Health promotion and disease prevention are key aspects of primary care. Patients expect their family doctor to help prevent or delay disease as well as to treat existing disorders [1–3]. Family doctors themselves consider health promotion and disease prevention to be important aspects of their work [4, 5]. However, they report numerous obstacles to their effective participation in this field of activity, such as lack of time and insufficient financial reimbursement . There are growing fears in the profession that preventive measures may not result in the anticipated benefits. There is also evidence of the effectiveness of strategies for promoting health in old age . However, research has identified a tendency to treat older people as a homogenous group without considering age, education, and social and functional status . Interventions may be considered worthless if they are inconsistent with the beliefs, attitudes and expectations of older patients. Evidence-based guidelines on health promotion for older people recommend giving older people a voice and involving them in projects . This approach is consistent with the modern view of the patient as an evaluator of care and a potential ‘agent of change’ .
The aim of the present qualitative case study was therefore to understand and evaluate an older patient’s perception of the role of the family doctor in health promotion, and identify those components that are difficult to detect in quantitative research.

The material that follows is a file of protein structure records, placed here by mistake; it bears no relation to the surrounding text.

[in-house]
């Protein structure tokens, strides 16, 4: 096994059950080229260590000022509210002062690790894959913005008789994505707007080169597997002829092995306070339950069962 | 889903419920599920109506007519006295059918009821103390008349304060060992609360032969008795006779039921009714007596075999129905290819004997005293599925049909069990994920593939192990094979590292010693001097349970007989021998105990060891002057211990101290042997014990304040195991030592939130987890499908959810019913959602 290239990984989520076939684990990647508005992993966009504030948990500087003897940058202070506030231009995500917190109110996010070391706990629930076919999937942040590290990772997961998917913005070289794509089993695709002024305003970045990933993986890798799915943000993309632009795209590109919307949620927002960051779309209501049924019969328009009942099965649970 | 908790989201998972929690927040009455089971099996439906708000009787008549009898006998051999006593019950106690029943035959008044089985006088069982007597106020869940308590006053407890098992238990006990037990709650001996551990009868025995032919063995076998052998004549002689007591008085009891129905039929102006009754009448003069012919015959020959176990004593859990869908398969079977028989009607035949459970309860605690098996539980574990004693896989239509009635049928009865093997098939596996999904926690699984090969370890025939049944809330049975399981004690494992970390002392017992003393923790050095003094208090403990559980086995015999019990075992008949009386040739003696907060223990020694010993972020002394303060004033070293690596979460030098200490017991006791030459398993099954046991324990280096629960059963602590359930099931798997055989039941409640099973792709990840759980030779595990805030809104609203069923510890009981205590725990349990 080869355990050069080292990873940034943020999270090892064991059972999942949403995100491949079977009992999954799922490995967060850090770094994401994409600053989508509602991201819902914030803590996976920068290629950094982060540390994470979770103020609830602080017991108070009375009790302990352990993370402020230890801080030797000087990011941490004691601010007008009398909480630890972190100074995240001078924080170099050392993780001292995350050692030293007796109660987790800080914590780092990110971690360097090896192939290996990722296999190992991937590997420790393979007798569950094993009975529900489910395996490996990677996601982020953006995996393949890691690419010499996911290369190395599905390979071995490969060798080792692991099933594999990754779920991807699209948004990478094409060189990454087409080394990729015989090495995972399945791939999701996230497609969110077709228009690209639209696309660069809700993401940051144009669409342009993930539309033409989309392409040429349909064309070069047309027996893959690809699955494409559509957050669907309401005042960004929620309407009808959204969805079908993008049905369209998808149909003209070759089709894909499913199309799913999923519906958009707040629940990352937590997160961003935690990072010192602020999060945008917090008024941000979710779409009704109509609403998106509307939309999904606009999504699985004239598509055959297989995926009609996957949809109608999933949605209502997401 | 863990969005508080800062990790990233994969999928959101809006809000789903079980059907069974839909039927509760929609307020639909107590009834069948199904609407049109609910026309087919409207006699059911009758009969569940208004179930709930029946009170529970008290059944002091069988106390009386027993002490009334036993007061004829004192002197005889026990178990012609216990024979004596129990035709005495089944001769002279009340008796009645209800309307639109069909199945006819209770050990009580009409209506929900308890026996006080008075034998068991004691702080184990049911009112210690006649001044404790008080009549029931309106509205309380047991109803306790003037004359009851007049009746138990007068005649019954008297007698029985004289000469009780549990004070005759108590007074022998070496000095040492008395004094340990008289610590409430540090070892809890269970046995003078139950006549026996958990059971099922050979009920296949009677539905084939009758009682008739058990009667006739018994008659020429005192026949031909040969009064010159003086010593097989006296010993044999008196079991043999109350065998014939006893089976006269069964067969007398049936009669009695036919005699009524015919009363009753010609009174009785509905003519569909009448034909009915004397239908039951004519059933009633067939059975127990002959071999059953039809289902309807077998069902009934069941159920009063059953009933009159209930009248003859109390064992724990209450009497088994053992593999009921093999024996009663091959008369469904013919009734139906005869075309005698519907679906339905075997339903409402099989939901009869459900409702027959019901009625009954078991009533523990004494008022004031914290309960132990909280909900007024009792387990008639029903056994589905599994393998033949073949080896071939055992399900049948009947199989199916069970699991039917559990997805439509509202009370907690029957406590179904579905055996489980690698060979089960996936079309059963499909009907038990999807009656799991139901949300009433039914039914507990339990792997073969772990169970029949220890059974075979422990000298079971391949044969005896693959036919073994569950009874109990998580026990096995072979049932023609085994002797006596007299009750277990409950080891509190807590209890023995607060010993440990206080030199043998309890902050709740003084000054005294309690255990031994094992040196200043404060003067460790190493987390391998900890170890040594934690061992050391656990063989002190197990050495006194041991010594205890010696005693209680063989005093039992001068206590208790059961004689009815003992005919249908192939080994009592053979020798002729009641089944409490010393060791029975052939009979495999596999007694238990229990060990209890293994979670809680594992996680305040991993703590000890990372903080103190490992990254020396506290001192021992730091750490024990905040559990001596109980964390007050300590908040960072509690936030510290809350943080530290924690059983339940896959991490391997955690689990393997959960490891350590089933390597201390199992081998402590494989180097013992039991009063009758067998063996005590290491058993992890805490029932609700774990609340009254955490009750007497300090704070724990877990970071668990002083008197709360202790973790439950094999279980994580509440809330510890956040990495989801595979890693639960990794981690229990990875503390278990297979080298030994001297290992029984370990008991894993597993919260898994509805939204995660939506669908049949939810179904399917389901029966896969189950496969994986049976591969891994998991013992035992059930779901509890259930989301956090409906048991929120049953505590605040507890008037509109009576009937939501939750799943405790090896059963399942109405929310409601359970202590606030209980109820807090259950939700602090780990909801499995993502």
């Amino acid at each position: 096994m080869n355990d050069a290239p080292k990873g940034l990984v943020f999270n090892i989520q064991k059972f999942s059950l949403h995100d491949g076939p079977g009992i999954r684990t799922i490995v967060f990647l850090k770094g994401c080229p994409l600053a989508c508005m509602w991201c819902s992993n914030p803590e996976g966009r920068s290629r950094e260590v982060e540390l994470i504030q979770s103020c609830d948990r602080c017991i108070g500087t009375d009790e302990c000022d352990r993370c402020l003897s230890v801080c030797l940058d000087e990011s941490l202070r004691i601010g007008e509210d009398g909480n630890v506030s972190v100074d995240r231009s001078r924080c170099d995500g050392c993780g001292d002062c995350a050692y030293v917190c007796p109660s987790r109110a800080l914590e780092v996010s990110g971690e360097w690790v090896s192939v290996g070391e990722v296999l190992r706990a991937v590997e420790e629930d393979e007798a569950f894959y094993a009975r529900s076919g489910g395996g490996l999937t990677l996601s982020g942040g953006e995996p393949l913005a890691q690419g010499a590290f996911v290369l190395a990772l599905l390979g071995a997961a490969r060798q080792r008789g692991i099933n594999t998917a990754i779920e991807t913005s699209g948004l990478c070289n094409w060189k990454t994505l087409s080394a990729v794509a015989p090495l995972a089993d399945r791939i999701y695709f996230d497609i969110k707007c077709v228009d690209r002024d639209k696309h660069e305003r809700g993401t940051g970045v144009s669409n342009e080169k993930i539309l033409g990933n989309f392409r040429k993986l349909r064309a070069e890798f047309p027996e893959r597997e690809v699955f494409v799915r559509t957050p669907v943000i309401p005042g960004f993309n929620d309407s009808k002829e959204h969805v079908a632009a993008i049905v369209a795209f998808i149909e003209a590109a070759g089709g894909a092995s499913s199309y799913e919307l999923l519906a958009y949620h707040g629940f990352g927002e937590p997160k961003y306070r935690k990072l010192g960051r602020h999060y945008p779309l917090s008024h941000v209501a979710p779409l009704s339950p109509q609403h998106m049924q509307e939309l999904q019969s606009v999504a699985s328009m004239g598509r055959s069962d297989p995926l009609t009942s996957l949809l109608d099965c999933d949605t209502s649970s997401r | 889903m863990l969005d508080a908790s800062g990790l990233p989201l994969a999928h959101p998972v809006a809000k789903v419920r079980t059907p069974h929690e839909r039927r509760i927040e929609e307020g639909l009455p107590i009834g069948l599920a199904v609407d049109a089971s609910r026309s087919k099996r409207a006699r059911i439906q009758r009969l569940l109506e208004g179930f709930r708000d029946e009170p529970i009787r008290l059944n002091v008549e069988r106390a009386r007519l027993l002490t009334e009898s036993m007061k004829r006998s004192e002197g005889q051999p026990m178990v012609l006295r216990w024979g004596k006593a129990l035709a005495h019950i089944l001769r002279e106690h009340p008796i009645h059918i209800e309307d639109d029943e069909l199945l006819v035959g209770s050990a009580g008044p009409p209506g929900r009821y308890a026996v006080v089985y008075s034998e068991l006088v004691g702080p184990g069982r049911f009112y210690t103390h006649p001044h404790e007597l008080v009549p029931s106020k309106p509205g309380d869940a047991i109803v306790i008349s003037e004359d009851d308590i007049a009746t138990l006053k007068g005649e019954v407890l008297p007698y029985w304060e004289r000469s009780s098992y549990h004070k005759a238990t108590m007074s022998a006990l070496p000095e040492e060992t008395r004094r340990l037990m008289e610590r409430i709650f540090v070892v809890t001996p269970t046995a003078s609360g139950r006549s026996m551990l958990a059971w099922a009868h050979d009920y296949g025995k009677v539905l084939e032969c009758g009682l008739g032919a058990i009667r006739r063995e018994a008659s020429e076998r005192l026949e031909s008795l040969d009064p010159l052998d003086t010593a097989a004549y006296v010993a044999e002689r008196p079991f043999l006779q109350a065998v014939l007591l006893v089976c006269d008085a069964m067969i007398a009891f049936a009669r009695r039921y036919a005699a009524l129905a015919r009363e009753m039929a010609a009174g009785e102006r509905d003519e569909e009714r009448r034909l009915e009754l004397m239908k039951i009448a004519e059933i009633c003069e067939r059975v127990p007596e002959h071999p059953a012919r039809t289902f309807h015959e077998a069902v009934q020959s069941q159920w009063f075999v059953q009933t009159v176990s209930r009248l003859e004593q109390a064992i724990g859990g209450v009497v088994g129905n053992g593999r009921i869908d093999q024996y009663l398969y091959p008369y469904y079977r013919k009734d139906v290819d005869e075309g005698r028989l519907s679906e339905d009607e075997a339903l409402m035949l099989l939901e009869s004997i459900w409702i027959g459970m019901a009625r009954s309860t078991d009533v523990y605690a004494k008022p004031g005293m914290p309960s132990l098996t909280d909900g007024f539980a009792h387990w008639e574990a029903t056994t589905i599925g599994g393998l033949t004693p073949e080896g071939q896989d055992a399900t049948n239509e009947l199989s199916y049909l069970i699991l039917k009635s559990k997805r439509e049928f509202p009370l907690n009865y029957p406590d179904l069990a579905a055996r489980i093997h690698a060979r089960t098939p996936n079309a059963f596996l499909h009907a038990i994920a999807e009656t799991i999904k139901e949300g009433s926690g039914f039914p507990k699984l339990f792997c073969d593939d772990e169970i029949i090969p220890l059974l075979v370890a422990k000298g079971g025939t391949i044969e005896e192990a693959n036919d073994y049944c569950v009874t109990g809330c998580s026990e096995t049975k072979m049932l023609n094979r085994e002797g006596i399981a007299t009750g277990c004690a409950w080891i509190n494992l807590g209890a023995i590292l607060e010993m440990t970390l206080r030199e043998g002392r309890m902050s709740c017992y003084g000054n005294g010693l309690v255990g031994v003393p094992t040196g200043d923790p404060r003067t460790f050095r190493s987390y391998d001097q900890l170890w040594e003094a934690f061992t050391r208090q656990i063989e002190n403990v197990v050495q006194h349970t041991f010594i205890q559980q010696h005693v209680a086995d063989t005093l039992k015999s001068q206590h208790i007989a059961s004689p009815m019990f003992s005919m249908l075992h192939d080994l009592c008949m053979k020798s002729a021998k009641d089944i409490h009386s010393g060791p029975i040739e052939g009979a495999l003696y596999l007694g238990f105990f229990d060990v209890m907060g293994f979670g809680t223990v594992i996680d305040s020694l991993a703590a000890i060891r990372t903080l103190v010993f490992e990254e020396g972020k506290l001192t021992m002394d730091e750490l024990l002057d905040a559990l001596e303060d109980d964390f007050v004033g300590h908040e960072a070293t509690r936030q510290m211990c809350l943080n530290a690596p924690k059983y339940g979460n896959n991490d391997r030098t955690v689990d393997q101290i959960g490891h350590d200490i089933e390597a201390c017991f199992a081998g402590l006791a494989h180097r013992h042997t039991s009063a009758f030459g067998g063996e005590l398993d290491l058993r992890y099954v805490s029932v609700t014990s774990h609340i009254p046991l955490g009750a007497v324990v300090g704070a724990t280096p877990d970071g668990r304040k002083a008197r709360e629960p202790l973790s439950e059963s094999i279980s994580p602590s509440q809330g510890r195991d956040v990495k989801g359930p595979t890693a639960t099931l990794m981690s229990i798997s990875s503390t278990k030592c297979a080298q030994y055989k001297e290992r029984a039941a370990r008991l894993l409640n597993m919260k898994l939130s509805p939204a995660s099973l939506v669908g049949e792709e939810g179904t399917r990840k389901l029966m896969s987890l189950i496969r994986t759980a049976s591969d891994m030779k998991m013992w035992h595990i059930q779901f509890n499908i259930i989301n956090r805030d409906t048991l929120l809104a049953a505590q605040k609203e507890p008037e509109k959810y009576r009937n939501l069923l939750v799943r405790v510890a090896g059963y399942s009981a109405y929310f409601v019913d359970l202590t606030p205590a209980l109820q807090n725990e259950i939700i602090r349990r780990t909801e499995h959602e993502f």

A qualitative case study was conducted according to the methodology described by Stake [11, 12] and Patton . According to Stake  ‘[A] case study is not a methodological choice but a choice of what is to be studied’.
The present case study was conducted within the context of a qualitative study designed to explore the experience of general practice of patients aged 65 years and above. The study was conducted in two demographically diverse Polish cities (Bialystok (population 295,000) and Krakow (population 755,000)). Purposive sampling was used to maximize variation in the data (age, gender, education and health problem). Recruitment was halted after 30 interviews when data saturation was reached. The sample consisted of 18 women and 12 men, aged 65 to 87 years. Seven participants had a basic education, 10 had a vocational education, seven had received secondary education and six had received higher education. The majority (21) were married.